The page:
Twitter was one of several social media platforms that changed their policies in an attempt to fight fake news on social media and misinformation that was circulating exponentially. While there is still a long way to go towards minimising this risk on social media, strides have been made by various online platforms. Now the question is how can we all contribute positively?

How to Fight Fake News and Misinformation

In order to fight fake news and misinformation on social media, you need to be able to recognise it first. You will know that you are dealing with fake news on social media when you can see the clear bias that the content piece has, or how it tries to invoke feelings of anger and mistrust in a particular person, group of people or cause. Sometimes, this content may come from a news outlet that sounds unfamiliar, is unknown or has no markers of credibility.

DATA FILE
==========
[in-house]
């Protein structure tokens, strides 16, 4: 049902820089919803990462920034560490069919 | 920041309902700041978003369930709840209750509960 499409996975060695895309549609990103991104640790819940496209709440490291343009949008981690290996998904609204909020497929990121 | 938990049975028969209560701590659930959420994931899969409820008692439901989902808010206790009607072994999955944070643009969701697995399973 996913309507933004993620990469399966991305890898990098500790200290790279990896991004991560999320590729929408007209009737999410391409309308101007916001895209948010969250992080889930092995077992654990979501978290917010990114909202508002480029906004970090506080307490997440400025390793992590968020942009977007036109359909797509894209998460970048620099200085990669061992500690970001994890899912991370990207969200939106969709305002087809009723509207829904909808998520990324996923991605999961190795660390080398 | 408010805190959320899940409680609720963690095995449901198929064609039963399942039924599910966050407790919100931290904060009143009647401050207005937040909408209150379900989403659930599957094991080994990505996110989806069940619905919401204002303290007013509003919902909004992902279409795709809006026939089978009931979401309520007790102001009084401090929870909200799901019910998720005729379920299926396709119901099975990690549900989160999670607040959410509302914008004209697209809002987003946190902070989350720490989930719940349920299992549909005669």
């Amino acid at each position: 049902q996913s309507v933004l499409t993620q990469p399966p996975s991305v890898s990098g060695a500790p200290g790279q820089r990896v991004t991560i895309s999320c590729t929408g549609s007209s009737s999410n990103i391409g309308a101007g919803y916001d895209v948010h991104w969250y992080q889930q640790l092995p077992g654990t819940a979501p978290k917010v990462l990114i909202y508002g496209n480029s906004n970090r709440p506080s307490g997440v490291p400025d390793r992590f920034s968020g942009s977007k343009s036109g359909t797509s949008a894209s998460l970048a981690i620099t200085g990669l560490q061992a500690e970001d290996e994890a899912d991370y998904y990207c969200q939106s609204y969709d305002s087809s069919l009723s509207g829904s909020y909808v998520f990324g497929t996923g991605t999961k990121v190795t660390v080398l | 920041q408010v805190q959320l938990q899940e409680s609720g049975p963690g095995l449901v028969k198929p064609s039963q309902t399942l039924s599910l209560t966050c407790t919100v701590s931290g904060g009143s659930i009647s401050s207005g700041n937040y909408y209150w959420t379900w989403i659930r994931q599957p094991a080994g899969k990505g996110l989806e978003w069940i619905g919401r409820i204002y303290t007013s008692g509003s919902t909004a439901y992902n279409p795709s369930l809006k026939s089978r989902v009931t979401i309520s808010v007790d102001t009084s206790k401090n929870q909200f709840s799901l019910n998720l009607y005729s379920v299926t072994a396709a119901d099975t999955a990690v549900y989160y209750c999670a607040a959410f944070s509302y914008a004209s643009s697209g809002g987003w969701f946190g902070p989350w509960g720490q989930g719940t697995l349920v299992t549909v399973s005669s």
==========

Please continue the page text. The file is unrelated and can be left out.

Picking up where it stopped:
large green outdoor bin with white words spray painted

In these cases, it is best to analyse and fact-check first before you decide to share with your own followers. Are the author names real? Can you validate the sources mentioned in the article? Do the claims sound suspicious? If these are the questions you can't seem to find an accurate answer to, then chances are, you have a piece of false information in your hands. Things to look out for when identifying social media fake news include: 

  • the credibility of the website
  • whether the author is known
  • if there are a number of spelling and grammatical errors
  • if claims made don't make sense
  • if there are no accurate sources being cited